Killer whales are ramming into boats and damaging them. The reason remains a mystery.

Reports of killer whales attempting to capsize boats off the coast of Spain and Portugal have raised questions about the giant sea creatures and the motivations behind their misdeeds. This behavior is unusual and started in 2020, says Andrew W. Treats, professor and director of marine mammal research at the University of British Columbia.

According to the released data, these incidents have increased more than three times in the last two years. By GTOAa group that researches orcas in the region.

“Nobody knows why this is happening,” Treats told CBS News. “My guess, or what someone will tell you, is informed guesswork. It’s a complete mystery, unprecedented.”

Treats said there’s no doubt the whales are damaging boats and scaring people on board, but the reason is a mystery. However, there must be something positively reinforcing this behavior and the benefits to the whales far outweigh the costs, he said.

Only a small group of killer whales, also known as orcas, are exhibiting the behavior of crashing into boats, including yachts and sailboats, and the practice appears to be spreading among their populations. In 2011, the small group numbered only 39 whales, Tritts said.

The whales are often seen in summer near Spain and Portugal, and dozens of people have reportedly witnessed the behavior.

Last week, a group of killer whales breached the rudder and punched a hole in a sailboat in the area. The crew of four had to call the authorities for help and we were rescued. Reuters reports. Their boat was brought back to port for repairs. Earlier this month, three orcas hit a ship. After the incident, the boat was so full that it could not be brought back.

This is only one of about 20 incidents. Recorded in this area this month by GTOA., a group that researches orcas in the region. According to Reuters, the Spanish transport ministry has advised boaters to leave the area and report any interactions if they observe an orca changing direction or speed.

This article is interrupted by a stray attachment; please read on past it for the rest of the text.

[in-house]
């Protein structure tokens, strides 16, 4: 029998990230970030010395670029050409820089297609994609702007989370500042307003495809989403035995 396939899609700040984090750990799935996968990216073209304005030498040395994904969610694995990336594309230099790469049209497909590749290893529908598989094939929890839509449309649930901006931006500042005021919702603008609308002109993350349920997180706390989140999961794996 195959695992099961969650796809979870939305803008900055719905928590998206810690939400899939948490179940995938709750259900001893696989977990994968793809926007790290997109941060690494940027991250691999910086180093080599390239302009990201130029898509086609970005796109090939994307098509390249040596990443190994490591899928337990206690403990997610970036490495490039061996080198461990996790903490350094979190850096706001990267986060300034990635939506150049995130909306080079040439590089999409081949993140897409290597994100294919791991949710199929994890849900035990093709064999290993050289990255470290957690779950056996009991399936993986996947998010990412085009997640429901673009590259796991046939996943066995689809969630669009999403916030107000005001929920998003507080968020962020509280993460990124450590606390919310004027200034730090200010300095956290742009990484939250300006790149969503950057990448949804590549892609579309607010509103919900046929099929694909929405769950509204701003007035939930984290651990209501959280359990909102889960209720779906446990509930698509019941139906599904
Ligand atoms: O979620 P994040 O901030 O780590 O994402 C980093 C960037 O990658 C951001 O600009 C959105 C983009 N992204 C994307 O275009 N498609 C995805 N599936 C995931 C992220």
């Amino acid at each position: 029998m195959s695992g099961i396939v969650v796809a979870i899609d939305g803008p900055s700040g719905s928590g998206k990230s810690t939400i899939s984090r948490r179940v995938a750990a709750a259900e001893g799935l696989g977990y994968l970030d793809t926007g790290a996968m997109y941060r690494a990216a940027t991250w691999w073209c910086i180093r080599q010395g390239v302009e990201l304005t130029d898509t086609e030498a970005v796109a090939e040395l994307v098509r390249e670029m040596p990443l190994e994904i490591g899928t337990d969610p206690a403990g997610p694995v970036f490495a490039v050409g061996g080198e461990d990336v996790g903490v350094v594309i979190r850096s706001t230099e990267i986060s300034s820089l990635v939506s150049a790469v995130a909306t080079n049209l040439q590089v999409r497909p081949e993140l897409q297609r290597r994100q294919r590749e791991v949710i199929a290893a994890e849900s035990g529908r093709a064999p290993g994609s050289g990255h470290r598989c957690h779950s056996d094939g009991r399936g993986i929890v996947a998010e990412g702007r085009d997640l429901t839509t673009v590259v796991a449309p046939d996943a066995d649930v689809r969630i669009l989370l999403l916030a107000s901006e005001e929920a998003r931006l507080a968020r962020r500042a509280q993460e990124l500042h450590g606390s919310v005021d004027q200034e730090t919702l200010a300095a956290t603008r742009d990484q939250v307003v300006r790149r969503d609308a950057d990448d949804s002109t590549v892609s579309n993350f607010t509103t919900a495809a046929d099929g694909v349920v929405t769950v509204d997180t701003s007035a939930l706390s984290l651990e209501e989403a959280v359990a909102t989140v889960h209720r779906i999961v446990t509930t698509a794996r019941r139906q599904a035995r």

Between July and November 2020, 52 interactions were recorded between the Straits of Gibraltar and Galicia in northern Spain, the GTOA says. The following year there were 197 interactions and in 2022, 207 interactions. GTOA says the incidents primarily affect sailboats.

Oh Study on disruptive behavior of killer whales. Published in 2022. Alfredo López Fernández, co-author of the study, told Live Science Most interactions have been harmless, but at least three ships have sunk since the behavior began in 2020, he said.

López Fernández, a biologist at the University of Aveiro in Portugal who also works at GTOA, told Live Science that the origin of this behavior is unknown. And while there are some reports that speculate that orcas are teaching each other, they say the behavior is only spreading among young orcas because they are imitating older orcas.

Treats believes these events are not attacks, and while some speculate that the whales may be “retaliating”, he does not believe this theory. “I read that something triggered a grown woman and she’s taking revenge and teaching others to do the same by dragging pots and deliberately trying to drown them.” “Raming a pot makes about as much sense as me running full speed into a brick wall. You’re going to get hurt.”

He said he doesn’t believe the idea or the theory that whales are crazy that there are too many boats in the ocean. His theory? “I think it’s just playful behavior that’s gotten out of hand,” he said.

Treats said whales do not eat humans and there have been no reports of them attacking humans. However, this behavioral change in whales is dangerous and can result in the boater being killed.

He said the behavior reminded him of a whale named Luca, who was spotted off the coast of Vancouver, breaking away from his pod and chasing boats. “He later learned to hold the rudders to power the boats, to push the boats around,” Treats said. “In his case, he was looking for social interaction. And he learned that he could prolong the conversation by disabling the boats. And then they would have to live with him.”

Killer whales are social, tactile animals, Treats said. Some people like to rub their bodies together while swimming or boating and feel the sensation of being pushed by the water. “I know of many cases where killer whales will come up and almost put their noses next to the boat’s propeller and feel the water go over them.

Treats said some reports from Spain and Portugal are consistent with this behavior — whales putting their noses up to the back of the boat.

“It’s a little difficult to know what to make of the accounts because if a researcher who understands killer whale behavior, they might describe it differently,” he said, adding that while some boats Operators may feel attacked, a researcher may characterize it as a whale that just rubs against a boat.

“The positive side here can be from rough housing with something else – they certainly interact with rough housing – tactile, touching – we know that killer whales draw their teeth on the body of other whales – it’s all like that. The behavior may be that they’re turning to a boat. And knowing that they’re having fun doing it.”

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